Amidst the consulting project, one standout experience was our visit to “La Ciudad Financiera”, the headquarters of Banco Santander, the Spanish multinational financial services company based in Madrid. We engaged in insightful discussions with executives who have 20+ years of industry experience, which was akin to a masterclass in global business dynamics. They made their presentations a dialogue, in which we were invited to ask questions and were greatly engaged. We dove into macro trends and go-to-market strategies and the challenges in the different regions where they operate, and the experience definitely left an indelible mark on my understanding of global business. We also had the opportunity to visit a valuable art collection that Santander holds. 

A group photo after our talk with executives at Banco Santander.

While in Madrid we also were lucky enough to participate in a panel with Georgetown alumni that spanned several industries across Spain. They gave us insightful information about working and living in Spain, and they were all nice enough to share their experiences as Hoyas. This event proved how powerful the Georgetown community is in giving back, and it made me feel proud of being at Georgetown. Furthermore, during our spare time, we attended a Real Madrid game at the Santiago Bernabeu stadium. It was a unique and fun experience – soccer is such a vital element of Spanish culture and that was definitely noted throughout the game. 

Students attending a Real Madrid game in Spain

Attending the Real Madrid game at the Santiago Bernabeu stadium.

Reflecting on this journey, I could not overlook the friendships forged within my cohort. Prior to embarking on this adventure, we were merely classmates – familiar faces with names that might not have all registered. However, the experiences of this trip brought us together in ways we hadn’t anticipated. From navigating early-morning travel, to collectively enduring sleep deprivation, these challenges served as the glue that bound us. Undeniably, some of my most cherished moments with my peers unfolded during our shared lunches at Esade Business School. The echoes of laughter through the hall were a testament to the camaraderie we had developed. GBF cohort, I’ll definitely miss our happy lunches!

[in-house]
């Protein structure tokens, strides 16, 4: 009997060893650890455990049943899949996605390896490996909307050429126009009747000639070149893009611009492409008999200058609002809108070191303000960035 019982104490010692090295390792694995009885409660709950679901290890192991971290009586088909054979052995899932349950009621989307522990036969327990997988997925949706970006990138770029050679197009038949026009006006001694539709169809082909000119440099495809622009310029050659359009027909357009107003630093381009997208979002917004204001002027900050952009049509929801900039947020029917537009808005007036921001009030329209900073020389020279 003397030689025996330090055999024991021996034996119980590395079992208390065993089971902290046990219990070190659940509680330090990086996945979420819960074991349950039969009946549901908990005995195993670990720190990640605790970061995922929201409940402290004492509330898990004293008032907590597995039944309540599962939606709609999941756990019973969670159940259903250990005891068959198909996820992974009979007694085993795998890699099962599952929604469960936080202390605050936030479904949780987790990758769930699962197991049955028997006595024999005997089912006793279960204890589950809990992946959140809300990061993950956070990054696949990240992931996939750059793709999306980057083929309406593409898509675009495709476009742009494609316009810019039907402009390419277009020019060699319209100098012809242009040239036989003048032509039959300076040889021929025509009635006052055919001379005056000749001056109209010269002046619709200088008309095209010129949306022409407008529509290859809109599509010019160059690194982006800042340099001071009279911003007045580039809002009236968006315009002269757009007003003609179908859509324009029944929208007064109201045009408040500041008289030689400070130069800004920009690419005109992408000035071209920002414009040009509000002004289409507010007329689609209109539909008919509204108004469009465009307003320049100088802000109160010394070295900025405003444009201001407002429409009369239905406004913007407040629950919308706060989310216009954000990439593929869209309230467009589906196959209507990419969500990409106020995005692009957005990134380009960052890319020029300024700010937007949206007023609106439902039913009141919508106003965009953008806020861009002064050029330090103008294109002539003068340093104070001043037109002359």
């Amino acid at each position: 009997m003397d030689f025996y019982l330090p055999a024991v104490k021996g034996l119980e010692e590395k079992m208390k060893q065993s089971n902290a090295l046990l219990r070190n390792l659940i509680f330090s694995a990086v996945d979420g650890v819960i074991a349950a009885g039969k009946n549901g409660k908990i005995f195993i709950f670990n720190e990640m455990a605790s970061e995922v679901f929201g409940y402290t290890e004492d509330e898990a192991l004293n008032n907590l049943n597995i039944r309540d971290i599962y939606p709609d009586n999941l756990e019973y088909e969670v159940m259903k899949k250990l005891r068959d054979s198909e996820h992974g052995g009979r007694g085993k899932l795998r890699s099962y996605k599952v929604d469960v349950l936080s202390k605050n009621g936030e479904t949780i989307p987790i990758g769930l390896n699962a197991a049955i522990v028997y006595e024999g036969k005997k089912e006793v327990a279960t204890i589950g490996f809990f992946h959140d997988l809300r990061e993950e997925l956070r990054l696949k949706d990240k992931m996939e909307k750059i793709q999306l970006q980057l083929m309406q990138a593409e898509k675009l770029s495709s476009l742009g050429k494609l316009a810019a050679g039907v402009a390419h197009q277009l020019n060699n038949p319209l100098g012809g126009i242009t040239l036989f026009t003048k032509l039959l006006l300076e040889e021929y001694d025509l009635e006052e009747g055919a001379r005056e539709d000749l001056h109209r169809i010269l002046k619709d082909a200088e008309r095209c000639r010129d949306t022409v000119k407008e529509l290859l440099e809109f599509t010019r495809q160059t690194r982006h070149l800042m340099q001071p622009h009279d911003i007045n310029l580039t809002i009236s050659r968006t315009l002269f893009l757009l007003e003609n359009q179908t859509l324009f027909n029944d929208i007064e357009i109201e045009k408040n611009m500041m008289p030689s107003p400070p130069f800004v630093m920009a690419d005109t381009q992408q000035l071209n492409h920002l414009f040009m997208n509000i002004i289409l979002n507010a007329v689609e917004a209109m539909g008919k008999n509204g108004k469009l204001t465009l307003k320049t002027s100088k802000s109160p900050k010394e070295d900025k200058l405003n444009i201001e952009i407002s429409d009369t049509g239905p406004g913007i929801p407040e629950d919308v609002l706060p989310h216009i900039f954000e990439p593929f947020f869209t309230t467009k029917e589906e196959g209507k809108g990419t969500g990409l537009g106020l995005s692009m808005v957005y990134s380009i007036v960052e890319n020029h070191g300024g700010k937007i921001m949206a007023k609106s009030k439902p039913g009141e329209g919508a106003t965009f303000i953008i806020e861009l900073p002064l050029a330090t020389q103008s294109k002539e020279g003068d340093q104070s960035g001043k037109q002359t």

As a Spaniard myself, I’d describe the interaction with locals as a glimpse into a vibrant culture. Spanish cuisine, a tantalizing blend of flavors, became a daily source of joy. From the bustling streets of Madrid to the breathtaking views of la Sierra de Guadarrama, the trip unveiled a multifaceted tapestry of experiences. Coming back to Spain reminded me how Spaniards really understand the meaning of work-life balance and that they are very family-oriented. 

Impact on My Perspective of Global Business

How did this journey influence my outlook on global business? It revealed that while global expansion is a strategic imperative, a nuanced understanding of each market’s dynamics is the linchpin for success. The consulting work for Uber Spain emphasized that operations in every country present distinct challenges and opportunities. In business, learning from initial failures underscores the importance of market comprehension, adaptation, and the courage to try again. For example, due to strict regulations, Uber Spain did not succeed during their first launch in the country. However, they tried again in 2016, and they are now the number one ridesharing-hailing company in Spain. The three-fold mantra I learned while abroad: Expand, Understand, Adapt.

As I pen down these reflections, I’m overwhelmed with gratitude for the transformative journey provided by the GBF program. The insights gained, the connections forged, and the cultural immersion experienced have enriched my academic pursuits in ways beyond measure. Here’s to more adventures, perpetual growth, and a steadfast commitment to embracing global perspectives as a Hoya alumna! 

Baratta Center for Global Business
Undergraduate Program